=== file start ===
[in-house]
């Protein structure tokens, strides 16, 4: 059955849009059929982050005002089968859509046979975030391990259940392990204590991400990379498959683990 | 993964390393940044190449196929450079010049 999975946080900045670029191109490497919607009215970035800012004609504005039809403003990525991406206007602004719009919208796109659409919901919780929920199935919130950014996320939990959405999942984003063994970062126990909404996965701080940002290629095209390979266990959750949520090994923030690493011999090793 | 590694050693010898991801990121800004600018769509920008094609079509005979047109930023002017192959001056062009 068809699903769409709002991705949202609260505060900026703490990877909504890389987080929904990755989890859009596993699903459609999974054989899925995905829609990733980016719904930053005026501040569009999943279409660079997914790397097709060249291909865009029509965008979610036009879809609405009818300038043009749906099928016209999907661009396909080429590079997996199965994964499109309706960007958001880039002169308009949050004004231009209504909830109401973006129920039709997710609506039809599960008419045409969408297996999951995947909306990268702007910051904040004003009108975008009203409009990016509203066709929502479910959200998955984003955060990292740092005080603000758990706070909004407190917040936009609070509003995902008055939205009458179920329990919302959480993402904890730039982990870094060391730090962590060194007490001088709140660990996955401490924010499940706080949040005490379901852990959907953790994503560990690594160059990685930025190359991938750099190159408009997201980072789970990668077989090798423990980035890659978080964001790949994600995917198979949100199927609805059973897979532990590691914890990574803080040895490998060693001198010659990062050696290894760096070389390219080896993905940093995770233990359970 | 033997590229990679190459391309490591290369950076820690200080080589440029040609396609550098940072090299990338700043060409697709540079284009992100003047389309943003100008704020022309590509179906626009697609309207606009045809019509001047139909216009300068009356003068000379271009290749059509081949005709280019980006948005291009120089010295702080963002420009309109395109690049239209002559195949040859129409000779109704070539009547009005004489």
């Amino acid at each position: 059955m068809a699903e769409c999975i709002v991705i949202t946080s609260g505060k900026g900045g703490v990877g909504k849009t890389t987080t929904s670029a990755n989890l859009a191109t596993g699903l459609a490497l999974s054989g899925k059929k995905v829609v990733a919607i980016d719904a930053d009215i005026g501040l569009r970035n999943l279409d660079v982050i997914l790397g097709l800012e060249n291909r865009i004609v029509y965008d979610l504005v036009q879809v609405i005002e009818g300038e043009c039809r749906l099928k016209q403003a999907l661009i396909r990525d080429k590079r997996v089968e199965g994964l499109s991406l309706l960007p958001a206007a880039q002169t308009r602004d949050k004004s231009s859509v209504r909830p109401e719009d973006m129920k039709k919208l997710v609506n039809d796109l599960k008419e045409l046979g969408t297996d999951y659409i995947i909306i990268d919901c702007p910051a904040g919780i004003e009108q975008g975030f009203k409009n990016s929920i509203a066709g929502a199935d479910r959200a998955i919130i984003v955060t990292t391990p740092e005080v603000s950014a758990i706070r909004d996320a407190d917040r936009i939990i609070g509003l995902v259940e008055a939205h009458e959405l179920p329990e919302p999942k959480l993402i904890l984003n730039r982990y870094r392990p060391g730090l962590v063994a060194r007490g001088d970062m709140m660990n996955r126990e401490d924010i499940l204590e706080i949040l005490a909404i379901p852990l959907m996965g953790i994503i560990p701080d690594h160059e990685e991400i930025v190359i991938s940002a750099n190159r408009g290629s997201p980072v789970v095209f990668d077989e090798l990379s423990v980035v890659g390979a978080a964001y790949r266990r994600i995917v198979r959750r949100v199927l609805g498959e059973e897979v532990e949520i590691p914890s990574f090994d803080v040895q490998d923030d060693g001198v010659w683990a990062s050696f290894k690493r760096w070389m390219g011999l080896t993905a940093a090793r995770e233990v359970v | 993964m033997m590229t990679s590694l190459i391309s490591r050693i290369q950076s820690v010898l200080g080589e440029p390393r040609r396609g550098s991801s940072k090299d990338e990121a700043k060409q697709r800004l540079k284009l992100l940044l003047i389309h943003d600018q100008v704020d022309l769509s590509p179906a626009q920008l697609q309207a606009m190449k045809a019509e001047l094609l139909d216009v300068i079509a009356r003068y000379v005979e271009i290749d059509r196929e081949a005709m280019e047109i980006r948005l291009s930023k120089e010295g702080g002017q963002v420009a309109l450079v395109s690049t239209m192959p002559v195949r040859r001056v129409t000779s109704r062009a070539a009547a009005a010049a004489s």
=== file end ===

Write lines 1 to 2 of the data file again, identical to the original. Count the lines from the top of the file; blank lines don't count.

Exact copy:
[in-house]
């Protein structure tokens, strides 16, 4: 059955849009059929982050005002089968859509046979975030391990259940392990204590991400990379498959683990 | 993964390393940044190449196929450079010049 999975946080900045670029191109490497919607009215970035800012004609504005039809403003990525991406206007602004719009919208796109659409919901919780929920199935919130950014996320939990959405999942984003063994970062126990909404996965701080940002290629095209390979266990959750949520090994923030690493011999090793 | 590694050693010898991801990121800004600018769509920008094609079509005979047109930023002017192959001056062009 068809699903769409709002991705949202609260505060900026703490990877909504890389987080929904990755989890859009596993699903459609999974054989899925995905829609990733980016719904930053005026501040569009999943279409660079997914790397097709060249291909865009029509965008979610036009879809609405009818300038043009749906099928016209999907661009396909080429590079997996199965994964499109309706960007958001880039002169308009949050004004231009209504909830109401973006129920039709997710609506039809599960008419045409969408297996999951995947909306990268702007910051904040004003009108975008009203409009990016509203066709929502479910959200998955984003955060990292740092005080603000758990706070909004407190917040936009609070509003995902008055939205009458179920329990919302959480993402904890730039982990870094060391730090962590060194007490001088709140660990996955401490924010499940706080949040005490379901852990959907953790994503560990690594160059990685930025190359991938750099190159408009997201980072789970990668077989090798423990980035890659978080964001790949994600995917198979949100199927609805059973897979532990590691914890990574803080040895490998060693001198010659990062050696290894760096070389390219080896993905940093995770233990359970 | 033997590229990679190459391309490591290369950076820690200080080589440029040609396609550098940072090299990338700043060409697709540079284009992100003047389309943003100008704020022309590509179906626009697609309207606009045809019509001047139909216009300068009356003068000379271009290749059509081949005709280019980006948005291009120089010295702080963002420009309109395109690049239209002559195949040859129409000779109704070539009547009005004489």